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The direct-to-consumer era is changing consumer behavior and expectations across categories, be it retail or insurance. Liberty Mutual has felt this shift, and in its new products as well as marketing is attempting to change in line with those expectations.

“More and more consumers are buying [their insurance] directly, shopping online or calling a call center,” said Emily Fink, CMO at Liberty Mutual. “When you don’t have the sit-down conversation with someone, it’s harder to understand the coverage in-depth. What we’re trying to marry with our brand positioning is people having a full understanding of [their coverage], giving them something customized to what they need and at a price they can afford. Part of it is customizing products but part of it is customizing experience. As people buy more products online outside of the [insurance] category, they start expecting the same inside the category. We think about how we can live up to consumer expectations that are being shaped by native digital businesses in a category and a business that’s 100 years old.”

In the latest episode of Making Marketing, Fink discusses how Liberty Mutual is investing in marketing when the insurance industry spends up to $7 billion on advertising, its new ad campaign, why taking its marketing in-house has proven effective and more. Edited highlights below.

The channels that absolutely work are the ones that can be measured.
“A lot of our money is spent on television. Educating people about our brand is incredibly important. We’re always looking to optimize unaided awareness. If you ask a consumer to name an insurance company and they name us on an unprompted basis, they’re aware on an unaided basis. Generally, when people quote, they quote three to four carriers and that’s the first few that they think of. Our ability to be in that consideration set is important. That’s step one. The other important things are display [advertising], social media [channels], paid search and aggregators. Direct mail can also be used in the same way, where you can start segmenting your audience to find people who are actively shopping, and those are always the most precious leads. The more we know about people, the more customized we can be.”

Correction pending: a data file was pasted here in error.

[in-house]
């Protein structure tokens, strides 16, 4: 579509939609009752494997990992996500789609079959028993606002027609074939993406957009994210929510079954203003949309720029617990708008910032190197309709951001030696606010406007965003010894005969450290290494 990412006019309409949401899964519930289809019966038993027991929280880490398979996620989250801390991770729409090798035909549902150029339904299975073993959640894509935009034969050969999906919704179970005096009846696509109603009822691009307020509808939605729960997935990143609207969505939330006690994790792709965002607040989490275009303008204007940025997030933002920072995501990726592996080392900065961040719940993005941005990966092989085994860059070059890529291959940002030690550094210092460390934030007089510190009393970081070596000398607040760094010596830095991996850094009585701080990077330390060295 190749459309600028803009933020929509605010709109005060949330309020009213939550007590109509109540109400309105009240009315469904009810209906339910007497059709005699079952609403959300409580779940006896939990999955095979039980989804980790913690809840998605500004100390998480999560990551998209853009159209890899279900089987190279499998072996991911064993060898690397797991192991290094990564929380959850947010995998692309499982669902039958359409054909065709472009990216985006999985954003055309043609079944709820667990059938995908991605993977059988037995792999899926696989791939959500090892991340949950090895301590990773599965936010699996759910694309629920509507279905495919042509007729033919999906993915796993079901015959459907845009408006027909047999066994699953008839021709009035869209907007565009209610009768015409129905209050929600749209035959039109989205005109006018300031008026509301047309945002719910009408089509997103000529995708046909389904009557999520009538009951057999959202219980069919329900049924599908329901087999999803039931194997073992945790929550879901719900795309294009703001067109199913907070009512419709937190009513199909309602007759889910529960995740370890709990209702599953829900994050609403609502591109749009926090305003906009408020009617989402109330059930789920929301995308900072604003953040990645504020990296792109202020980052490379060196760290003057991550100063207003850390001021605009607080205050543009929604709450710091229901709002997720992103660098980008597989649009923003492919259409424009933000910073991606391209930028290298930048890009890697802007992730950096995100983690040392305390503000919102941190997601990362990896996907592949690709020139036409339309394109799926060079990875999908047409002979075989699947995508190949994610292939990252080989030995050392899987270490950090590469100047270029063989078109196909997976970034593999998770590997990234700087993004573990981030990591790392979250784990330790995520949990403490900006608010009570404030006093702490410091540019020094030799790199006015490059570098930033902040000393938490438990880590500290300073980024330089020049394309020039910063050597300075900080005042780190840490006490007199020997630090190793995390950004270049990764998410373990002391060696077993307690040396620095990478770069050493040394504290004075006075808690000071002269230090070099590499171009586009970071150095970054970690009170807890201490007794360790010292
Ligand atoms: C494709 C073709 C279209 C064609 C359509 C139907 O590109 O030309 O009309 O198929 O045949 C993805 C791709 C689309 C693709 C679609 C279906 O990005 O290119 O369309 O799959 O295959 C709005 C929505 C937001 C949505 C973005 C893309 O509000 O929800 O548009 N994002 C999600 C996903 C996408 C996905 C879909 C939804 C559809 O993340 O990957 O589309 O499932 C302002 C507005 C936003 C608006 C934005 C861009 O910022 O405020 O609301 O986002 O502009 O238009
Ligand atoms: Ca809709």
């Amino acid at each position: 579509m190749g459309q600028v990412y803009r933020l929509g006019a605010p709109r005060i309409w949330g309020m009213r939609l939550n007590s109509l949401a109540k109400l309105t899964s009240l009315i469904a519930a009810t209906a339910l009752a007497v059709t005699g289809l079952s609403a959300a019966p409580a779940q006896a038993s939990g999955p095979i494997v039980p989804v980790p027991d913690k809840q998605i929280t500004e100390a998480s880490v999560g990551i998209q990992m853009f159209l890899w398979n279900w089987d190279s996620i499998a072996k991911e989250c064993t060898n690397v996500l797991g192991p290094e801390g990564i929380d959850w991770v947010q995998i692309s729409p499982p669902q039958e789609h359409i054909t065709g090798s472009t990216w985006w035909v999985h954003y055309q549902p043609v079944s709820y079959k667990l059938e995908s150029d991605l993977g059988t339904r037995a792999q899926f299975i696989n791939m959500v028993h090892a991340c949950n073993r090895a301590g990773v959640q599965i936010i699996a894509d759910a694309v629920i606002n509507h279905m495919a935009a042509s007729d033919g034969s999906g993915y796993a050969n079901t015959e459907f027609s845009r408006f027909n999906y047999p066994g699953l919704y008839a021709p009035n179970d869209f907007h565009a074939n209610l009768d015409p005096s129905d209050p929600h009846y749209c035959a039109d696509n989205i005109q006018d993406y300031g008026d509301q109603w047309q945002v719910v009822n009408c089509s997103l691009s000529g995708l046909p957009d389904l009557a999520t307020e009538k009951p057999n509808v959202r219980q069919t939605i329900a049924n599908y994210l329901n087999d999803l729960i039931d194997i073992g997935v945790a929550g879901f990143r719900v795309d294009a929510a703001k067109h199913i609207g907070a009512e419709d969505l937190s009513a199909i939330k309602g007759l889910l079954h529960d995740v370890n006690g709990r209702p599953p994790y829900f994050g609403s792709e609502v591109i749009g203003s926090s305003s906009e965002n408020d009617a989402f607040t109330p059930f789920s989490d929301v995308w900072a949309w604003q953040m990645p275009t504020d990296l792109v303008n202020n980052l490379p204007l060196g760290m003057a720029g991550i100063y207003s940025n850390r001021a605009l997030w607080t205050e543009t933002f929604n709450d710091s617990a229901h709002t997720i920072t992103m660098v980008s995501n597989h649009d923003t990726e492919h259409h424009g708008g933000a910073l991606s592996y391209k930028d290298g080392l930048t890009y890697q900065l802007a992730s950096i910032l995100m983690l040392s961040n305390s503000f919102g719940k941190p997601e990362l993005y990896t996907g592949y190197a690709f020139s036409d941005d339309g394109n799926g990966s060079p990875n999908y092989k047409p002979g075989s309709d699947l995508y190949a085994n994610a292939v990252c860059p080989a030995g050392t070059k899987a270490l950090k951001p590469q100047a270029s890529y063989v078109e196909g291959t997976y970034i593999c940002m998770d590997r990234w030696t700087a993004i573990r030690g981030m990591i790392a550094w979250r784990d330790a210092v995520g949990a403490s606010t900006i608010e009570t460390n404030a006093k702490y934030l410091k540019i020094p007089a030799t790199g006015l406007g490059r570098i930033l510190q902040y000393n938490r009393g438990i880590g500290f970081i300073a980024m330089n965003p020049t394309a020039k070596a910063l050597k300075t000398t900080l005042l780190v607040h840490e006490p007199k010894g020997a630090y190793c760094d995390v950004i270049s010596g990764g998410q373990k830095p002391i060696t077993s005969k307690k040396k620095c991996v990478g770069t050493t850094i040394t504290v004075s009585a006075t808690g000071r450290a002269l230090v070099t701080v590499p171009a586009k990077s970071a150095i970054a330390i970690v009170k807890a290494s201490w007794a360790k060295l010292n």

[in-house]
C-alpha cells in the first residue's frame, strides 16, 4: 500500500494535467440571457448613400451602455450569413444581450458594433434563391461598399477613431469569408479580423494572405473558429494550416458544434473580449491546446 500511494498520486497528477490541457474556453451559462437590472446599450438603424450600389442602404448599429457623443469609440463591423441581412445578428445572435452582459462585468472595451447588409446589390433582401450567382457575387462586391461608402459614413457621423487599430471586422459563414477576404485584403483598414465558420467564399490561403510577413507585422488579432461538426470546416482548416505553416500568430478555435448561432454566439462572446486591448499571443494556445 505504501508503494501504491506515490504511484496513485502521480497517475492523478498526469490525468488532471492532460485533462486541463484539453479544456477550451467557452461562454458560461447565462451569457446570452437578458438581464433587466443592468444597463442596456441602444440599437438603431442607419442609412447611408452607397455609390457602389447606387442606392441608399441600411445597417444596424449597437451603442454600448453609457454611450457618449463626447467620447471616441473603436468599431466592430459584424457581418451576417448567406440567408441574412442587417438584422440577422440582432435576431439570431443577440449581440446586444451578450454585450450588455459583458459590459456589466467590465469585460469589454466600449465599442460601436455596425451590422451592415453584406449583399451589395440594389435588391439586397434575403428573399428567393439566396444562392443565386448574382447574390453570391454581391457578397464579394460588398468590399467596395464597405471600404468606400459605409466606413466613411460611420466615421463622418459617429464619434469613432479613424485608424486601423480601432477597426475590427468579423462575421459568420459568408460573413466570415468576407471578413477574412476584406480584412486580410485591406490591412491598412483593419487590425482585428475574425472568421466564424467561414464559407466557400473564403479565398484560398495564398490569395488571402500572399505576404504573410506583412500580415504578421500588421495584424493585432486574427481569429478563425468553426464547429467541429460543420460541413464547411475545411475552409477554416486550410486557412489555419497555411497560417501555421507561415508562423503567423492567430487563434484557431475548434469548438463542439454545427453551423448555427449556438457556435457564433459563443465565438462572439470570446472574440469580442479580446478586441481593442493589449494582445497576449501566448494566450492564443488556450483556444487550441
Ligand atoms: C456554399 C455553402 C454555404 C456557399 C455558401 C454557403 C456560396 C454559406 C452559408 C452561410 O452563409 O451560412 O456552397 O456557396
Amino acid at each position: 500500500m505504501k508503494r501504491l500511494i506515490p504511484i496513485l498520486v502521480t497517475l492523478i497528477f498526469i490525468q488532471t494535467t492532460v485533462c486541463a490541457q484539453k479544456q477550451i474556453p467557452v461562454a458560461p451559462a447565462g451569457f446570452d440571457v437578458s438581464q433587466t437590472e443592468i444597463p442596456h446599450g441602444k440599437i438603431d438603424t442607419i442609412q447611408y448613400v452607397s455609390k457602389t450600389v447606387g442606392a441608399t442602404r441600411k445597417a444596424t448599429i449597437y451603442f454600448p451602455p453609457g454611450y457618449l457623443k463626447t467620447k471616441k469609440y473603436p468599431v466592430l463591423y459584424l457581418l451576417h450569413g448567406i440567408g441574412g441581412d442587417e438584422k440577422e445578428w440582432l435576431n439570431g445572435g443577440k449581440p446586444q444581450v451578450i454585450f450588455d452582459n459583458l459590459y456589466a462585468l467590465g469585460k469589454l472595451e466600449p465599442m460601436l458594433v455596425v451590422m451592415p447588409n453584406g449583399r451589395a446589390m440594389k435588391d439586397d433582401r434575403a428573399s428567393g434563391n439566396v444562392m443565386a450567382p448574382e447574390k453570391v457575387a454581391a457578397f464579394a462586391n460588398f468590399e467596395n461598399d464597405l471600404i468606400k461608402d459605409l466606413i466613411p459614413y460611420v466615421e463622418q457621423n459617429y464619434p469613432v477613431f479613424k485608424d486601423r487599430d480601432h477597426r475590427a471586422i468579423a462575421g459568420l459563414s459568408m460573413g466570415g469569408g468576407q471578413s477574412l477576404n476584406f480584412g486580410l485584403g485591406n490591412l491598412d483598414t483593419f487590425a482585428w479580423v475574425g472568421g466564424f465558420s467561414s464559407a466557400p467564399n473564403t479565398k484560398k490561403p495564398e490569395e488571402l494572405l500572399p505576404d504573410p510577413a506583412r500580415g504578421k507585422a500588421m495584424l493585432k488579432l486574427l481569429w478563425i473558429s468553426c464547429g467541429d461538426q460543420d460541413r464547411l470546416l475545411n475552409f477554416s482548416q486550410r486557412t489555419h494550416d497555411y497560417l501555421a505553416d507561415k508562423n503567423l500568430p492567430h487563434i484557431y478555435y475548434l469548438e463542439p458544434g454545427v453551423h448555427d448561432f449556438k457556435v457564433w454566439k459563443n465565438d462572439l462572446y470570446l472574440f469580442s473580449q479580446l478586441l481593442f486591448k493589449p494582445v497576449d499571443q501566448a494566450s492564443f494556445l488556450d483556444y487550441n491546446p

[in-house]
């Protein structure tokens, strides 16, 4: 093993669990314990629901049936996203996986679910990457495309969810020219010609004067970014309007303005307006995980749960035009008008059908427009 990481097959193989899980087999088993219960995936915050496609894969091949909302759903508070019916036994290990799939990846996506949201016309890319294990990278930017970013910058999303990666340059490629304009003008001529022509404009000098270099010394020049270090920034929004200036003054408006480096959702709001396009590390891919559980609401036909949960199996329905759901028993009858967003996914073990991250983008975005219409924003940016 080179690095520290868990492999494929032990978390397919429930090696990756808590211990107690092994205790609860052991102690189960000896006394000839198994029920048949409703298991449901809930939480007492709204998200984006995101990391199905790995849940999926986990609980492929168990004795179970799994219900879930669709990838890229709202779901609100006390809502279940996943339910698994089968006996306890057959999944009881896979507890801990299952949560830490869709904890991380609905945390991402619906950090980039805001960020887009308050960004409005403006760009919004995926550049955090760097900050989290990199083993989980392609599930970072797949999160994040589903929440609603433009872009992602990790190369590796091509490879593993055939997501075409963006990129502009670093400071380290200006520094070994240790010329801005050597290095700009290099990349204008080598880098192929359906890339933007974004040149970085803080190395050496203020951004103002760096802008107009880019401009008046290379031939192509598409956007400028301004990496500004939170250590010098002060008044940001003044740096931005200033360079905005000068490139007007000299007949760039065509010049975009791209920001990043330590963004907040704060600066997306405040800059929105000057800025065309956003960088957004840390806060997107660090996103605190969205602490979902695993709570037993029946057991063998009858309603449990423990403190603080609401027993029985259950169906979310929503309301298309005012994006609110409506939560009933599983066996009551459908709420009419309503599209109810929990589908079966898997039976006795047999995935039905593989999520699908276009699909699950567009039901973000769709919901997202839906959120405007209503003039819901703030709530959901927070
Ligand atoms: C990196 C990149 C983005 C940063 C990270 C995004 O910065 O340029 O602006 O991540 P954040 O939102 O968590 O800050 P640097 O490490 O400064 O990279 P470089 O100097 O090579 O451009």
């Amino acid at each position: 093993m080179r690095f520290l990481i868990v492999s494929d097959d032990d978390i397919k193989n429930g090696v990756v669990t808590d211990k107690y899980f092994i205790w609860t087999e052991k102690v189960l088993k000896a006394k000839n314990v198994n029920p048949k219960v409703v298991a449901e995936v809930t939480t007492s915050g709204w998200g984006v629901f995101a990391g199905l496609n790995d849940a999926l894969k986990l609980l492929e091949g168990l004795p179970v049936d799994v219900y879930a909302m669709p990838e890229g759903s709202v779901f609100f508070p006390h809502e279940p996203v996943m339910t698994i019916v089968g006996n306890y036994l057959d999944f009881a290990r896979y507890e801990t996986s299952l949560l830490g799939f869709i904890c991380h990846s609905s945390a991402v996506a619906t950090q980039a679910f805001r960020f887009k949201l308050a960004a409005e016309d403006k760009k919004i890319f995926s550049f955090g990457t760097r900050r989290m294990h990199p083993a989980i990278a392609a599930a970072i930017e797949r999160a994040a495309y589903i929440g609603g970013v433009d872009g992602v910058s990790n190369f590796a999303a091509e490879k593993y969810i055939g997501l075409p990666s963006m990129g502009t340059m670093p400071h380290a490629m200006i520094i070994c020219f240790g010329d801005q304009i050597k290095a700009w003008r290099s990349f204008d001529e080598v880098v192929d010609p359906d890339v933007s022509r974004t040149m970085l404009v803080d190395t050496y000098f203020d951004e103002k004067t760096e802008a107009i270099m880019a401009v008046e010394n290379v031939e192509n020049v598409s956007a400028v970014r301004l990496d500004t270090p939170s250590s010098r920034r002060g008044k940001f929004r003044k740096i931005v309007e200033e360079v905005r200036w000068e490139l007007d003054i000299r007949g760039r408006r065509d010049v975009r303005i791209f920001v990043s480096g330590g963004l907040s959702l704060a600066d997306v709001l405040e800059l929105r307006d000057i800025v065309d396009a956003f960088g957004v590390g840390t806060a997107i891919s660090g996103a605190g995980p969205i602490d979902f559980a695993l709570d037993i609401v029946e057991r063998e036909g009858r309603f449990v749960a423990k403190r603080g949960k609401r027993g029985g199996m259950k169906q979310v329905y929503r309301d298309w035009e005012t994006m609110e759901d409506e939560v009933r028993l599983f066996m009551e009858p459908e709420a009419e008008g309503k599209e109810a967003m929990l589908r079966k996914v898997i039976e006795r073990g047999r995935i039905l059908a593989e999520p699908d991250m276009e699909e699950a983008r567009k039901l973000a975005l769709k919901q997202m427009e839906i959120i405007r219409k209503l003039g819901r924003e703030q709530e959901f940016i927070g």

Experimentation is important.
“We do a lot of affinity marketing. We have relationships with OEMs, universities and associations. Some experimental things we’re doing is being on podcasts and radio. The experimentation here is because these can be harder to measure. Being a data-driven company, we spend the most on the channels where we can understand the impact. In terms of business impact, we want to get the areas where we spend a lot of money right.”

In-house work has been effective.
“When you in-source, you can do a lot of things quickly and at a lower expense. When there’s a lot of data like there is in ours, you can mine that data and be more effective. We started a few years ago by in-sourcing media buying and planning. We’ve also in-sourced a lot on the insights side. We do a lot of consumer research and field studies. Internally, we get so much more granularity, which makes us better. In this industry, where there’s so much data and people have expertise in managing data, we had a strong position to go into media planning and buying. We’re able to test and optimize. That’s a strength. We started our creative studio a couple of years ago, but it’s only recently that we’ve built it out. And now almost 80% of our creative is in-sourced. They do it in about half the cost and half the time. Because our products and our consumers’ needs are complex, having people develop the creative when they really understand our products and our insights also makes the creative a lot better.”

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